Amy: The pitch is off throughout, painfully so at the end. She sounds nervous, and looks even more so. Almost entirely devoid of personality.
Leslie: I like her laidback, cool style; nothing is forced, and there's a huskiness and sultriness that remind me just a little of Dusty Springfield. Not the best of the night, to be sure, but she has the potential to be interesting.
Sabrina: In most Idol years, this would be the best performance of the night at this stage; she's powerful, sexy, confident -- it's a very fine performance.
Antonella: Nasal, out of tune, terrible song choice. But even if all of that had been fixed, she simply has the most unattractive voice of the twelve, and it's not pleasant to listen to.
Jordin: Maybe the judges are right that the song doesn't show her off as well as it could, but listen to how smoothly she transitions from low notes to high, from quiet to loud, never losing the core of her sound, never becoming breathy; she's in perfect control, and she has a lovely voice.
Nicole: She's pushing too hard, which is making her vowels really ugly, and she's the first singer of the competition who we can hear gasping for breath.
Haley: Not a great song choice, and her style is a bit too musical theater for this competition, I think. It's a competent performance, with nothing glaringly wrong, but it's uninspired and bit dull.
Melinda: When she's not singing, she looks like she feels guilty for taking up space; her head is hunched into her shoulders, and she's a bit plain. The minute the music starts, the head comes up and she takes command of that stage; suddenly she's the sexiest thing in the room. Powerhouse voice, terrific entertainer.
Alaina: The song absolutely doesn't suit her voice, which is too small and airy for it. Like Nicole, she's gasping for air, and Alaina is doing so in odd places in the middle of phrases.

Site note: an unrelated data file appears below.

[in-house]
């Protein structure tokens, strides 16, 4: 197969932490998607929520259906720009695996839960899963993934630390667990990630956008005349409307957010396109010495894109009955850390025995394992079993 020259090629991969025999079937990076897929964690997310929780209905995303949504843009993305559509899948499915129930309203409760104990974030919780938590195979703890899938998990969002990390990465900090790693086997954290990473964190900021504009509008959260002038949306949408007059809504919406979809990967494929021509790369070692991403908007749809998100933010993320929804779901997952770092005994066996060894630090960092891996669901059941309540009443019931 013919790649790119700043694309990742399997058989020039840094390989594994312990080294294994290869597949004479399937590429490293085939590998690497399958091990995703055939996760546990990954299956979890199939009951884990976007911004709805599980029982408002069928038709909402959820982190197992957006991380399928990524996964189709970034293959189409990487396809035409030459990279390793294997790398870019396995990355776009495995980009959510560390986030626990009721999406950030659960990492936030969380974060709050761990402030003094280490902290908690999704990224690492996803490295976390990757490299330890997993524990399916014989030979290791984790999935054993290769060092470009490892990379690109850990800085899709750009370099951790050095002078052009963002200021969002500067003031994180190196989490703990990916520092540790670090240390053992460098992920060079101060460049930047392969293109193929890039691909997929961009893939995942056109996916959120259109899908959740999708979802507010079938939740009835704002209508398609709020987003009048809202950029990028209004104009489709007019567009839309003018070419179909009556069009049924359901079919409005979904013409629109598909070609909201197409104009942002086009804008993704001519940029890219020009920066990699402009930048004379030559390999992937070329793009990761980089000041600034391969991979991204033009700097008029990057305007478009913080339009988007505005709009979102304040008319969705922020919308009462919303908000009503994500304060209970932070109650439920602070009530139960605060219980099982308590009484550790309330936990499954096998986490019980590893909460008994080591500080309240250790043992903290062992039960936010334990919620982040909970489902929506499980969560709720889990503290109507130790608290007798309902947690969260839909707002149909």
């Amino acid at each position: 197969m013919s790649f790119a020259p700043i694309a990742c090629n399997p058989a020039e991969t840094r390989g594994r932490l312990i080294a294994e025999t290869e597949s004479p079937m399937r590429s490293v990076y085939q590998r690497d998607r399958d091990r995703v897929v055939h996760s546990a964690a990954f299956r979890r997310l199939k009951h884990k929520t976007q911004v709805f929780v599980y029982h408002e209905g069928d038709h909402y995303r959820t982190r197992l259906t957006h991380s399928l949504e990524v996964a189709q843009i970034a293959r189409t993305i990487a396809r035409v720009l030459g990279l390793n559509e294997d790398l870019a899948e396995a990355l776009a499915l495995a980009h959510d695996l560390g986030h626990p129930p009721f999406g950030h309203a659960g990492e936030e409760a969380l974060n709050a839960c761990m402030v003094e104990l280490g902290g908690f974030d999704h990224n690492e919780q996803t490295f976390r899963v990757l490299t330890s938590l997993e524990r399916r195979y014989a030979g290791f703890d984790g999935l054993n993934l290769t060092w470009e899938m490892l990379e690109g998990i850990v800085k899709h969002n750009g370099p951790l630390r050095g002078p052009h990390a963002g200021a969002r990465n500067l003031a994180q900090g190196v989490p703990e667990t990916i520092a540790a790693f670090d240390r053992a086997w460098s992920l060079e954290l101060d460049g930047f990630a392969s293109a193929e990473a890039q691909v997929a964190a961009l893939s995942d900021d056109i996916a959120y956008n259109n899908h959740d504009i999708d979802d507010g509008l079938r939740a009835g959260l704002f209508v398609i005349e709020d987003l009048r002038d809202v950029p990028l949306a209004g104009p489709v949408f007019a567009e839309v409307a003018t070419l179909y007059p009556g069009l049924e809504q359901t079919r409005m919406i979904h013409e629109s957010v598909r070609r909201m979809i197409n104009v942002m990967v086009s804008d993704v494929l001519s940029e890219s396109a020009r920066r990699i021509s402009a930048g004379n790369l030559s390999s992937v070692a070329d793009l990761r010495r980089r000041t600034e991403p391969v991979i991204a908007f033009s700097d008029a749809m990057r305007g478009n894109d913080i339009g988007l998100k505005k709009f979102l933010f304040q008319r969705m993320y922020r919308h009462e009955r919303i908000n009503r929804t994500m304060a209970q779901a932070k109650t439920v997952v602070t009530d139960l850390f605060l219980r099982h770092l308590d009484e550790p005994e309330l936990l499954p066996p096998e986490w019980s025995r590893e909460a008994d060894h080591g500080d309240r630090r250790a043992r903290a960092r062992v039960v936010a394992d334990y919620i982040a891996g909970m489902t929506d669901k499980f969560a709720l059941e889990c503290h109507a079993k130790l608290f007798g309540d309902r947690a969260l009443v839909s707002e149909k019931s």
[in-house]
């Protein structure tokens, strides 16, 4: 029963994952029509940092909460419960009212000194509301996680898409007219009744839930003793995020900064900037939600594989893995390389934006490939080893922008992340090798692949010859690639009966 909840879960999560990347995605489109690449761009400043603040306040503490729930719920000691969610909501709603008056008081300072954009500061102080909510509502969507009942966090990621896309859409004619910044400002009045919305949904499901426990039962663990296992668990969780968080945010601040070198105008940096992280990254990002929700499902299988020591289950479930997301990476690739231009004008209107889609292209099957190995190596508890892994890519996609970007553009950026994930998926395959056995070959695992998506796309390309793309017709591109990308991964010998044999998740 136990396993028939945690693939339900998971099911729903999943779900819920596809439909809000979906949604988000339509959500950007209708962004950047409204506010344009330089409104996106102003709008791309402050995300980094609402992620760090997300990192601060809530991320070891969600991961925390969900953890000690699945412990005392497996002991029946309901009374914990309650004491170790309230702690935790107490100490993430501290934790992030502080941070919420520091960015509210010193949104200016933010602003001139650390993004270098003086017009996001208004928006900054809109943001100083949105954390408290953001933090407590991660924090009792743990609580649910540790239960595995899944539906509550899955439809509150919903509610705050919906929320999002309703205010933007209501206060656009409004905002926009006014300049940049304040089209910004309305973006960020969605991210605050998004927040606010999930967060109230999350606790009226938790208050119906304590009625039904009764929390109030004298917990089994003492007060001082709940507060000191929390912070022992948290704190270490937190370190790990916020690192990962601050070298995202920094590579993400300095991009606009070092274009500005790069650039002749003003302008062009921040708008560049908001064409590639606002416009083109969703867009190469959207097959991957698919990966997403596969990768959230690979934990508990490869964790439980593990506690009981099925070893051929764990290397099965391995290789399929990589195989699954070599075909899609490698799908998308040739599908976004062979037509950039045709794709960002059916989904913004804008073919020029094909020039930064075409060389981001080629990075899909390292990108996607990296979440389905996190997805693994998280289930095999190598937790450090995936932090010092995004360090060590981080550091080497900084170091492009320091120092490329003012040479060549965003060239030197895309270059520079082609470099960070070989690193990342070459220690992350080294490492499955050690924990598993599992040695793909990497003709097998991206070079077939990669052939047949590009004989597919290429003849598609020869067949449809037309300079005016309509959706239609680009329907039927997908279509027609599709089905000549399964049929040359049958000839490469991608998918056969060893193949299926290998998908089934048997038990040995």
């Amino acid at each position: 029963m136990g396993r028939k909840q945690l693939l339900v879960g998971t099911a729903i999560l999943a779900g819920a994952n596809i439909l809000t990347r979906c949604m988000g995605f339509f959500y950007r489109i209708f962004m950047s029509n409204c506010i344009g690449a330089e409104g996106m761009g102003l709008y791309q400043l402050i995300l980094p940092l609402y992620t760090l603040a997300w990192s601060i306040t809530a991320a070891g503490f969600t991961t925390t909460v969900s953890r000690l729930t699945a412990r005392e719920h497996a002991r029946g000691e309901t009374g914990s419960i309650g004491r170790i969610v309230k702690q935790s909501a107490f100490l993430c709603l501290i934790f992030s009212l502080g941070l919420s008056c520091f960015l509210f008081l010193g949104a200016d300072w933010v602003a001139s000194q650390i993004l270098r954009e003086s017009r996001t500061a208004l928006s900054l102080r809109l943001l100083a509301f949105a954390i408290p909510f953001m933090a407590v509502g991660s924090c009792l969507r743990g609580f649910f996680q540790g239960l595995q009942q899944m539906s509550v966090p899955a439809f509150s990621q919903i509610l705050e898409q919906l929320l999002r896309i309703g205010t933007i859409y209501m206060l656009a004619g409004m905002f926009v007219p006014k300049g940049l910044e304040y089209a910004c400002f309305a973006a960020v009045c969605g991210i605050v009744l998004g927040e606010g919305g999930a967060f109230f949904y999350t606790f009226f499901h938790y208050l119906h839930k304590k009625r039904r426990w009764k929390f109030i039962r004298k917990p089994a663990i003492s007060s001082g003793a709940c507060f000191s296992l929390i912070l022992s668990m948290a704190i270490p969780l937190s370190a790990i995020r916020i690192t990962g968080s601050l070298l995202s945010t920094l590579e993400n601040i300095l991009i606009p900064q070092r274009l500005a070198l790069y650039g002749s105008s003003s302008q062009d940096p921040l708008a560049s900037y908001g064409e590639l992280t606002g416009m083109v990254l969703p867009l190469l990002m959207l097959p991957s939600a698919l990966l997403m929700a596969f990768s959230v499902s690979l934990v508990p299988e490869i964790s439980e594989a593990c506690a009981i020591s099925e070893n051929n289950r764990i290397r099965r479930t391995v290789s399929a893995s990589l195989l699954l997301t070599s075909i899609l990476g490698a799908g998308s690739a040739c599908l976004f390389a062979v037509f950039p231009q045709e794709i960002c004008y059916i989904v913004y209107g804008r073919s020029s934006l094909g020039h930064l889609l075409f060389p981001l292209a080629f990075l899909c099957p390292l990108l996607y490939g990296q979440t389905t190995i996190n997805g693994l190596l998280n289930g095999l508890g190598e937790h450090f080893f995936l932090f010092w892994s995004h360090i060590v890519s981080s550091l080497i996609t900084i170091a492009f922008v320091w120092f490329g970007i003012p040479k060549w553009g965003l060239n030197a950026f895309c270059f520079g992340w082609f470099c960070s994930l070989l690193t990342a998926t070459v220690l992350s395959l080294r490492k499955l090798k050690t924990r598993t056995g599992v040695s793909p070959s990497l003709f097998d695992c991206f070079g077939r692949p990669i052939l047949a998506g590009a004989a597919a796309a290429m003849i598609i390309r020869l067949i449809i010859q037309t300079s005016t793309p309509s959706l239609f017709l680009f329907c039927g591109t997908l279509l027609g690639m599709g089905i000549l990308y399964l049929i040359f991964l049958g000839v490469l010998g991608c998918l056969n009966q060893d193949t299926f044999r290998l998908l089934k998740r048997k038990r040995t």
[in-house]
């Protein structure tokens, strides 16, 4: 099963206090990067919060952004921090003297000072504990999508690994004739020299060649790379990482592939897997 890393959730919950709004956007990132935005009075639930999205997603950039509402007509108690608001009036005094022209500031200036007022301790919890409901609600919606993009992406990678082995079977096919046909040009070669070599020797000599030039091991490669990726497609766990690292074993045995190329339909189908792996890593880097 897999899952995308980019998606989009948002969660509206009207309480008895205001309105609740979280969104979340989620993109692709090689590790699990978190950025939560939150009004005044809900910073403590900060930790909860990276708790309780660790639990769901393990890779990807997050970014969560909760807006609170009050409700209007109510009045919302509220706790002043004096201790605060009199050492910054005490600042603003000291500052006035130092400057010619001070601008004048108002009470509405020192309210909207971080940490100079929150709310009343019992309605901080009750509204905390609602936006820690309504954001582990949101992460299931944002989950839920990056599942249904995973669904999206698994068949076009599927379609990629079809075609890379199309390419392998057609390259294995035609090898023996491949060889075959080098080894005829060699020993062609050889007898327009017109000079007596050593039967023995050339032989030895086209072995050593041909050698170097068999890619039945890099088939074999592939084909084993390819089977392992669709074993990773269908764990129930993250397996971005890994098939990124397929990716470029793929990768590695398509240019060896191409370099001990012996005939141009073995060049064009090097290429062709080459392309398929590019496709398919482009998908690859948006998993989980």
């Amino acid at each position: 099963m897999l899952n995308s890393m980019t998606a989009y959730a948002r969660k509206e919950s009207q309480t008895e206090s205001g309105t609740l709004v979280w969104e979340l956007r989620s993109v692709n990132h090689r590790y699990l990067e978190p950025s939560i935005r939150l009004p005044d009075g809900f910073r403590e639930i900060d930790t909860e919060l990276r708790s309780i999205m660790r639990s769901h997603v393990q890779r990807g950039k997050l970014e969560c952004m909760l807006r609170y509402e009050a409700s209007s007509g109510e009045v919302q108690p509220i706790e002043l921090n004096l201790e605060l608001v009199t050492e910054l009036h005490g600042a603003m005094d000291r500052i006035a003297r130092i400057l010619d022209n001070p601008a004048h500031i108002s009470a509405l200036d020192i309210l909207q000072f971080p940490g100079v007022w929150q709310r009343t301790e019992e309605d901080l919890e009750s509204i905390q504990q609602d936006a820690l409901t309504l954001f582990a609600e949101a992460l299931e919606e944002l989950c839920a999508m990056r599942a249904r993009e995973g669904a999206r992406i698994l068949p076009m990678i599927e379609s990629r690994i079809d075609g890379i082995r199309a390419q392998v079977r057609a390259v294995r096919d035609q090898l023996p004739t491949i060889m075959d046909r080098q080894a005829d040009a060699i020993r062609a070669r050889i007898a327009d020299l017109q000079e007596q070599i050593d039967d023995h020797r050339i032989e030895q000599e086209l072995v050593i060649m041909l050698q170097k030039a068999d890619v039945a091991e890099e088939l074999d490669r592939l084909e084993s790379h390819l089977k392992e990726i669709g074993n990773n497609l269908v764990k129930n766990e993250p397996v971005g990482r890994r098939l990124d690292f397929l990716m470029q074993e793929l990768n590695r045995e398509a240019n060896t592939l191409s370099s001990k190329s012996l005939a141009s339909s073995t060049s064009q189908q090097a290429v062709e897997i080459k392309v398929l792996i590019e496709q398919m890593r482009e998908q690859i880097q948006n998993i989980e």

Gina: Well, if she can find a dozen or so songs that consist entirely of powerfully belted climaxes, she'll do just fine. Unfortunately, though, she's got to sing the boring parts of the songs, too, and in quieter moments, her voice isn't pretty, especially in the lower register.
LaKisha: Clearly, she can sing, and on a scale of 1 to 10, this was a 9.5. But this song needs to go to 11 (gratuitous Spinal Tap references are always fun), and I never felt the emotional impact that the song should have. Had she sung a different song, she'd probably have topped my list for the night, but as good a singer as she is, she isn't quite the actress that this song requires.
Ask me to pick the six finalists based just on tonight, and I'd go with Melinda, LaKisha, Jordin, Sabrina, Leslie, and Stephanie. Most deserving of a speedy exit: Amy and Antonella.
February 20, 2007
It was a veritable cornucopia of blandness, and none of these guys merit more than a few words, so that's all I'm going to give them.
Rudy: Can't enunciate, sings through his nose, and has piercing high notes that could drill through steel. Great teeth, though.
Brandon: Nice voice, but you can tell he's a background singer; he hasn't yet learned that a lead singer is allowed to have personality.
Sundance: Consistently off pitch; his phrasing and voice were too refined and polite for the song.
Paul: Low notes are all air, with no core to the sound; falsetto is thin and weak. Can you be a pop star with the six notes in between?
Chris R: Nice stage presence, but the song doesn't show much range, and his voice is thin and whiny.
Nick: The most charisma-deficient of the lot, which is saying a lot. His pitch is frequently off.
Blake: Laid back, confident, interesting song choice. Best of the night by a mile.